When the celebrity gossip website TMZ attempts to figure out whether someone has had plastic surgery, they pose the question to readers whether a star’s good looks are a result of good genes or good doctors. TMZ probably should defer to Lizzie Skurnick, who has mastered the English language so much that she has created her own verbiage— well, sort of.
“Skinjecture is the word I created to try and figure out whether someone’s had plastic surgery,” said Skurnick, a former Baltimore resident and columnist for Jezebel.com’s “Fine Lines.”
Skurnick, a comedian, writer, publisher and author of 10 teen books in the “Sweet Valley High, Love Stories and Alias” series, has released a new book titled, “That Should Be a Word: A Language Lover’s Guide to Choregasms, Povertunity, Brattling, and 250 Other Much-Needed Terms for the Modern World.”
The book is based on her popular New York Times column of the same name.
“When I started the column, I didn’t realize that I could do so many words and do them so easily,” Skurnick said. Everybody thinks of a word or two, but I realized that my brain was sort of making me think of inside jokes.”
For instance, Skurnick came up with “Bitemize,” a combination of bite and itemize meaning someone who’s eating small bits of food while obsessively counting calories.
Then, there are “Gafftermath,” which is the fallout from a scandal; “Sipster,” an individual who expresses coolness through drinks; “Brattle,” which is to talk too much about your children and then there’s another one of Skurnick’s newest words that many can relate to, “Fidgital,” the excessive checking of a device such as a cell phone.
“I love analogies and I love making stuff up,” she said. “I have always made up words. And I have also always made up analogies. And I think all of that came together, the punning, the rhyming, and the mania.”
Skurnick, who graduated from Johns Hopkins University Writing Seminars with a master’s degree, currently writes the blog, “Old Hag,” a Forbes Best of the Web honoree.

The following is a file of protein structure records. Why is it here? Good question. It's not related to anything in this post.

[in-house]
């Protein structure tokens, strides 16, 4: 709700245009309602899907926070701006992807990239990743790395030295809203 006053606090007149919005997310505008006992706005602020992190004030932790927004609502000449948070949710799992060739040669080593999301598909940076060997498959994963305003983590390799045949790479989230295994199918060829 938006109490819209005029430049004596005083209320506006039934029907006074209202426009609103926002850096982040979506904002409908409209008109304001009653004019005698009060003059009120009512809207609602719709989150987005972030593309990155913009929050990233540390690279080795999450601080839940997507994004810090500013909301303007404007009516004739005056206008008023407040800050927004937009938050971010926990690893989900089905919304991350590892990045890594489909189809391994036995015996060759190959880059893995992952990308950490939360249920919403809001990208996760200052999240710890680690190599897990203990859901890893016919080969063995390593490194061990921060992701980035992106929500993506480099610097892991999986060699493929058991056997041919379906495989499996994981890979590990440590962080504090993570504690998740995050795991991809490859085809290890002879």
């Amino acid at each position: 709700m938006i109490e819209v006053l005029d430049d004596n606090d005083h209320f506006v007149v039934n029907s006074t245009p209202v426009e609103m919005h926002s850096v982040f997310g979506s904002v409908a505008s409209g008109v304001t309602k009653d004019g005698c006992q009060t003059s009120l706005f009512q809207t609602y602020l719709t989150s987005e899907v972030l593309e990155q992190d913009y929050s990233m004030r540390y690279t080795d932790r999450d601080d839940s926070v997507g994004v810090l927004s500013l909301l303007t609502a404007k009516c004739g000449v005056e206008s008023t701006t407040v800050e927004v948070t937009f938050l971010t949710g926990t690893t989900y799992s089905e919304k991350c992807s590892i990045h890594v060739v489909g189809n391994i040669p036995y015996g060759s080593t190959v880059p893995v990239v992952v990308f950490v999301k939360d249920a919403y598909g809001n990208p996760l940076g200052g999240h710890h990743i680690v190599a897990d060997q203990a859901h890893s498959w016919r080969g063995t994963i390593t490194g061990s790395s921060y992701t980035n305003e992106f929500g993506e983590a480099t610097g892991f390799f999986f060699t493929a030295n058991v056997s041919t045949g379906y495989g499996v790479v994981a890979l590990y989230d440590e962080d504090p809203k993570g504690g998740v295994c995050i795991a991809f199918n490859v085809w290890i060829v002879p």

She has her own book imprint, Lizzie Skurnick Books, and she also serves on the board of the National Book Critics Circle.
Skurnick’s poetry has appeared in various publications and outlets including the New York Times magazine.
“I noticed it [the ability to come up with odd words] when I was younger and my old English teacher would say, ‘I love finding Lizzie’s hidden words,’” Skurnick said.
Finding the words now are easy, but deciphering can be a challenge.
However Skurnick, a lexicographer, humorist and a keen social observer— as noted on the book’s cover— makes it quite simple. She says the hundreds of words found in the new book simply describe the particularities and peculiarities of life in the 21st century.
Skurnick says she is looking forward to returning to Baltimore on Wednesday, May 27, 2015 where she will appear at the Ivy Bookshop located at 6080 Falls Road for a 7 p.m. book signing and discussion.
She said her appearance will be a “little of a love song to the city.”
“The time in Baltimore was very mportant to me and it’s where I lived growing up as a writer,” Skurnick said. “I wouldn’t be the writer I am without Baltimore. This city is where I found myself as a writer.”
For more information about Skurnick and her scheduled visit to the Ivy Book Shop, visit: www.lizzieskurnick.com and www.theivybookshop.com.